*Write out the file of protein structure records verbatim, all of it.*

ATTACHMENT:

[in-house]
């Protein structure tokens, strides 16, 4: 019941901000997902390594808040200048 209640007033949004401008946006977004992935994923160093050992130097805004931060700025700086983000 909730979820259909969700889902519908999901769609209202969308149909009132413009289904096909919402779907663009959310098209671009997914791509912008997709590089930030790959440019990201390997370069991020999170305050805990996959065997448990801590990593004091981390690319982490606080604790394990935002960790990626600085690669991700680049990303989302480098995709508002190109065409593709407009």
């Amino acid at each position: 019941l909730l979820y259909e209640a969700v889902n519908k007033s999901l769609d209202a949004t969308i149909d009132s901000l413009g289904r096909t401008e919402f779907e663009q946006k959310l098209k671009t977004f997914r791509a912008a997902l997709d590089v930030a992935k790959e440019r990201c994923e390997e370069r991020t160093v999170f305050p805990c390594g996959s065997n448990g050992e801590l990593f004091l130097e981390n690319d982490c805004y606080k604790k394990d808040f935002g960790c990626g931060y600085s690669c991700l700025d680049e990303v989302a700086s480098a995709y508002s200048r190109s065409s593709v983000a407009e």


[in-house]
């Protein structure tokens, strides 16, 4: 019941901000997902390594808040200048 209640007033949004401008946006977004992935994923160093050992130097805004931060700025700086983000 909730979820259909969700889902519908999901769609209202969308149909009132413009289904096909919402779907663009959310098209671009997914791509912008997709590089930030790959440019990201390997370069991020999170305050805990996959065997448990801590990593004091981390690319982490606080604790394990935002960790990626600085690669991700680049990303989302480098995709508002190109065409593709407009």
């Amino acid at each position: 019941l909730l979820y259909e209640a969700v889902n519908k007033s999901l769609d209202a949004t969308i149909d009132s901000l413009g289904r096909t401008e919402f779907e663009q946006k959310l098209k671009t977004f997914r791509a912008a997902l997709d590089v930030a992935k790959e440019r990201c994923e390997e370069r991020t160093v999170f305050p805990c390594g996959s065997n448990g050992e801590l990593f004091l130097e981390n690319d982490c805004y606080k604790k394990d808040f935002g960790c990626g931060y600085s690669c991700l700025d680049e990303v989302a700086s480098a995709y508002s200048r190109s065409s593709v983000a407009e």